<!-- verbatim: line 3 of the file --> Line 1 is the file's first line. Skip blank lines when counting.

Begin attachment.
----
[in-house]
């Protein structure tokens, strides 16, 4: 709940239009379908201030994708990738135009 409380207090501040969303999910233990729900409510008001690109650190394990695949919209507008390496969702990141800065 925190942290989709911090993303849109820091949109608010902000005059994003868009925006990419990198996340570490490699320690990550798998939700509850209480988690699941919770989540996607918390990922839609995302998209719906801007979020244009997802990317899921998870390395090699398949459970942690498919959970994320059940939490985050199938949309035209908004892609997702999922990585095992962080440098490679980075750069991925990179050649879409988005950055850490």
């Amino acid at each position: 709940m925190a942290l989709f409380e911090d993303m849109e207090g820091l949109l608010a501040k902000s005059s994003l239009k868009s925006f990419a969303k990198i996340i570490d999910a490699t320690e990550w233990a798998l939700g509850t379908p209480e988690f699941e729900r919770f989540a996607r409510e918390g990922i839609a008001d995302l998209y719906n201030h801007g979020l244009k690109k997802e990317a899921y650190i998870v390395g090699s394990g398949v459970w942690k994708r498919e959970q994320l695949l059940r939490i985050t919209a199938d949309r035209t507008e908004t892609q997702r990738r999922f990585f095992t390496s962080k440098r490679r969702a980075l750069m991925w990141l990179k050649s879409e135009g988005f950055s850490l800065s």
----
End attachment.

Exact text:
């Amino acid at each position: 709940m925190a942290l989709f409380e911090d993303m849109e207090g820091l949109l608010a501040k902000s005059s994003l239009k868009s925006f990419a969303k990198i996340i570490d999910a490699t320690e990550w233990a798998l939700g509850t379908p209480e988690f699941e729900r919770f989540a996607r409510e918390g990922i839609a008001d995302l998209y719906n201030h801007g979020l244009k690109k997802e990317a899921y650190i998870v390395g090699s394990g398949v459970w942690k994708r498919e959970q994320l695949l059940r939490i985050t919209a199938d949309r035209t507008e908004t892609q997702r990738r999922f990585f095992t390496s962080k440098r490679r969702a980075l750069m991925w990141l990179k050649s879409e135009g988005f950055s850490l800065s």